UK to begin 'momentus journey' outside EU

In January, Britain's highest court ruled that the government must seek the permission of Parliament to trigger Article 50.

On Tuesday afternoon, the Prime Minister signed the letter that starts the formal exit process.

But before that, the two sides have plenty of sticking points to deal with, key of which are the rights of European Union citizens residing in the United Kingdom and British nationals living in the European Union, and whether trade agreements should be part of the Brexit talks.

"It is my fierce determination to get the right deal for every single person in this country", she will say, according to the prepared text.

She will urge Britons to unite as the country begins a "momentous journey".

Giving official notice under Article 50 of the Lisbon Treaty, it will be delivered to European Council president Donald Tusk on Wednesday.

A number of industries have voiced fears that Britain's two-year negotiating timetable may not be enough to renegotiate complex trading agreements.

On Thursday the government is expected to publish details of its "Great Repeal Bill", which aims to convert EU law into domestic legislation and repeal the European Communities Act, which says EU law is supreme to the UK's.

"Today, Theresa May has a huge opportunity to give them a cast-iron guarantee that they can stay here after Brexit as she triggers Article 50".

The vote at USI's national congress was unanimous in its support of mandating the union to campaign for students during the UK's negotiations with the EU, and any subsequent negotiations between the Irish government and the UK.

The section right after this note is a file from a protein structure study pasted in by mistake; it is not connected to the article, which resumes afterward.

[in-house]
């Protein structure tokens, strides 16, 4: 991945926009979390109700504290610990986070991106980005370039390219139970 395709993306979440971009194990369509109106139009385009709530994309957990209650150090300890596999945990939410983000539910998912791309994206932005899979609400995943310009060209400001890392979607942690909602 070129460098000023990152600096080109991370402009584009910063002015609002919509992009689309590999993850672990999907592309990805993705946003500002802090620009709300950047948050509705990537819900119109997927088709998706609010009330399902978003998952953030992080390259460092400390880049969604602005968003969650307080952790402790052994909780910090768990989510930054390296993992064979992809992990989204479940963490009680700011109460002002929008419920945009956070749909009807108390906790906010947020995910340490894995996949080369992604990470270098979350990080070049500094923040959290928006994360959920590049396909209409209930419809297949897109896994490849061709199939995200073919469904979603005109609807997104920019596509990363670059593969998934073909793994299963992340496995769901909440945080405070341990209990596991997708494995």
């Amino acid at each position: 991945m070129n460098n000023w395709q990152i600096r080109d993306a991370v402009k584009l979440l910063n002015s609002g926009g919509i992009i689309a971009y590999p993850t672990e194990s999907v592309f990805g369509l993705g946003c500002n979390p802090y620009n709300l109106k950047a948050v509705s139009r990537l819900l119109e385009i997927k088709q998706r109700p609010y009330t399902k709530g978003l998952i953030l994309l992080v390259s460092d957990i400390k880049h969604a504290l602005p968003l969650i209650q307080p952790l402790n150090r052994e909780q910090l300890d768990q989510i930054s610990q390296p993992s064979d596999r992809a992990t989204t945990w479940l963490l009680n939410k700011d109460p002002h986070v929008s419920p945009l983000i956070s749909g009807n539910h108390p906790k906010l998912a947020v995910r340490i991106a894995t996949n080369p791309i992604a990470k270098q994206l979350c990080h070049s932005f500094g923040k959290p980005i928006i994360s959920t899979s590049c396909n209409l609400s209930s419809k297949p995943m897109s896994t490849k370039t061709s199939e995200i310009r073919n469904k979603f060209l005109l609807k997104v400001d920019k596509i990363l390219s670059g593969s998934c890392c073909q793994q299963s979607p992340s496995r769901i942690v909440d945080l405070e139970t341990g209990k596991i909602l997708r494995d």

Mrs May will have to wait till after the second round of the French presidential election on May 7. Victory for the National Front's Marine le Pen could throw the European side into disarray by raising the prospect that France too will quit the EU.

Mrs May also called Angela Merkel, the German chancellor, and Mr Tusk.

May: English local government elections. Few see two years as enough time to agree one and Brussels wants to hold off starting talks until after a divorce deal.

The Conservative Party, which governs the United Kingdom though is the largest opposition group in the Scottish Parliament, says no referendum should take place, not least because there's no public or political consent for one.

Still, by the time the votes were counted in June, there was no single, official Brexit blueprint for the UK's future relationship with the EU.

European Union leaders have stated they want a formal withdrawal treaty in place by Christmas, however, the UK's formal exit date should fall on March 29 2019.

Scottish lawmakers have backed First Minister Nicola Sturgeon's bid for the proposed secession vote, but it can not take place without Westminster's permission.

Brexit opponents however have been hoping for a new referendum.

Here are some of the key questions about that first step towards Brexit.

She said she wanted free trade in goods and services with the European Union but she made clear that sovereignty and immigration control would trump economic arguments.

At the same moment in the Commons - and immediately after the regular weekly PMQs - Mrs May will rise to set out her ambitions for Brexit, having earlier briefed senior ministers at a Cabinet meeting at 8am. But Lord Kerr, the diplomat who drafted the measure, has suggested a country could change its mind.

  • Carolyn Briggs